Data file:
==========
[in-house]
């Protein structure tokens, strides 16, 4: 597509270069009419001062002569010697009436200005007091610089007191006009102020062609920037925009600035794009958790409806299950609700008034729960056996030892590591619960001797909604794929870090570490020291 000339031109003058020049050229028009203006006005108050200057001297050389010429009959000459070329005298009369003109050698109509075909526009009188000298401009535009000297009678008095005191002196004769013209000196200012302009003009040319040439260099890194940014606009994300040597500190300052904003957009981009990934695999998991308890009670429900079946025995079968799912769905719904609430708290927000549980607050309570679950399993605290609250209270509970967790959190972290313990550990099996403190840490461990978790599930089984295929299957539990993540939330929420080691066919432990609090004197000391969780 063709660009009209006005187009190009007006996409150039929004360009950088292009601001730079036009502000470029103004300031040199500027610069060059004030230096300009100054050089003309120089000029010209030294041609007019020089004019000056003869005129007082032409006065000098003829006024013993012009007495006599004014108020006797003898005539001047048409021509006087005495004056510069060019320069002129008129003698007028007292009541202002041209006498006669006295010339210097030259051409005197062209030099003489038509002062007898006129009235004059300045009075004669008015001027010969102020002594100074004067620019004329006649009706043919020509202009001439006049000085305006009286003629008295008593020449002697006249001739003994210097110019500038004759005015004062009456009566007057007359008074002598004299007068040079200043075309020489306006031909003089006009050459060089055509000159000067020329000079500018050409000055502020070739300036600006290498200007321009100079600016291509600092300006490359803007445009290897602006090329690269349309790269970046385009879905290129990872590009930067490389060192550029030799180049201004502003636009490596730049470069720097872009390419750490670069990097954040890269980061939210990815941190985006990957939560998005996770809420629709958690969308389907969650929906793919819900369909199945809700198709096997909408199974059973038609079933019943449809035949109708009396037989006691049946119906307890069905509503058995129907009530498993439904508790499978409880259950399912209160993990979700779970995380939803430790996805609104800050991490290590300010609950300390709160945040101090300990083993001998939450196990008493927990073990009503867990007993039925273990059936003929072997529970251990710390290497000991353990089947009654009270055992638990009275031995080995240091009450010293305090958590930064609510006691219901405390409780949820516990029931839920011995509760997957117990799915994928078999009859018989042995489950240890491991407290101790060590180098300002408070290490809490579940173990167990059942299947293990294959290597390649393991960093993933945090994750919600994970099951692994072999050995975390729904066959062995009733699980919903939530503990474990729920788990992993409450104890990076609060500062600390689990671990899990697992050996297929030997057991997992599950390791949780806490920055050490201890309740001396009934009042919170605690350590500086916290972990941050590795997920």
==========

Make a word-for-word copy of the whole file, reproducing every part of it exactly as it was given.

[in-house]
């Protein structure tokens, strides 16, 4: 597509270069009419001062002569010697009436200005007091610089007191006009102020062609920037925009600035794009958790409806299950609700008034729960056996030892590591619960001797909604794929870090570490020291 000339031109003058020049050229028009203006006005108050200057001297050389010429009959000459070329005298009369003109050698109509075909526009009188000298401009535009000297009678008095005191002196004769013209000196200012302009003009040319040439260099890194940014606009994300040597500190300052904003957009981009990934695999998991308890009670429900079946025995079968799912769905719904609430708290927000549980607050309570679950399993605290609250209270509970967790959190972290313990550990099996403190840490461990978790599930089984295929299957539990993540939330929420080691066919432990609090004197000391969780 063709660009009209006005187009190009007006996409150039929004360009950088292009601001730079036009502000470029103004300031040199500027610069060059004030230096300009100054050089003309120089000029010209030294041609007019020089004019000056003869005129007082032409006065000098003829006024013993012009007495006599004014108020006797003898005539001047048409021509006087005495004056510069060019320069002129008129003698007028007292009541202002041209006498006669006295010339210097030259051409005197062209030099003489038509002062007898006129009235004059300045009075004669008015001027010969102020002594100074004067620019004329006649009706043919020509202009001439006049000085305006009286003629008295008593020449002697006249001739003994210097110019500038004759005015004062009456009566007057007359008074002598004299007068040079200043075309020489306006031909003089006009050459060089055509000159000067020329000079500018050409000055502020070739300036600006290498200007321009100079600016291509600092300006490359803007445009290897602006090329690269349309790269970046385009879905290129990872590009930067490389060192550029030799180049201004502003636009490596730049470069720097872009390419750490670069990097954040890269980061939210990815941190985006990957939560998005996770809420629709958690969308389907969650929906793919819900369909199945809700198709096997909408199974059973038609079933019943449809035949109708009396037989006691049946119906307890069905509503058995129907009530498993439904508790499978409880259950399912209160993990979700779970995380939803430790996805609104800050991490290590300010609950300390709160945040101090300990083993001998939450196990008493927990073990009503867990007993039925273990059936003929072997529970251990710390290497000991353990089947009654009270055992638990009275031995080995240091009450010293305090958590930064609510006691219901405390409780949820516990029931839920011995509760997957117990799915994928078999009859018989042995489950240890491991407290101790060590180098300002408070290490809490579940173990167990059942299947293990294959290597390649393991960093993933945090994750919600994970099951692994072999050995975390729904066959062995009733699980919903939530503990474990729920788990992993409450104890990076609060500062600390689990671990899990697992050996297929030997057991997992599950390791949780806490920055050490201890309740001396009934009042919170605690350590500086916290972990941050590795997920």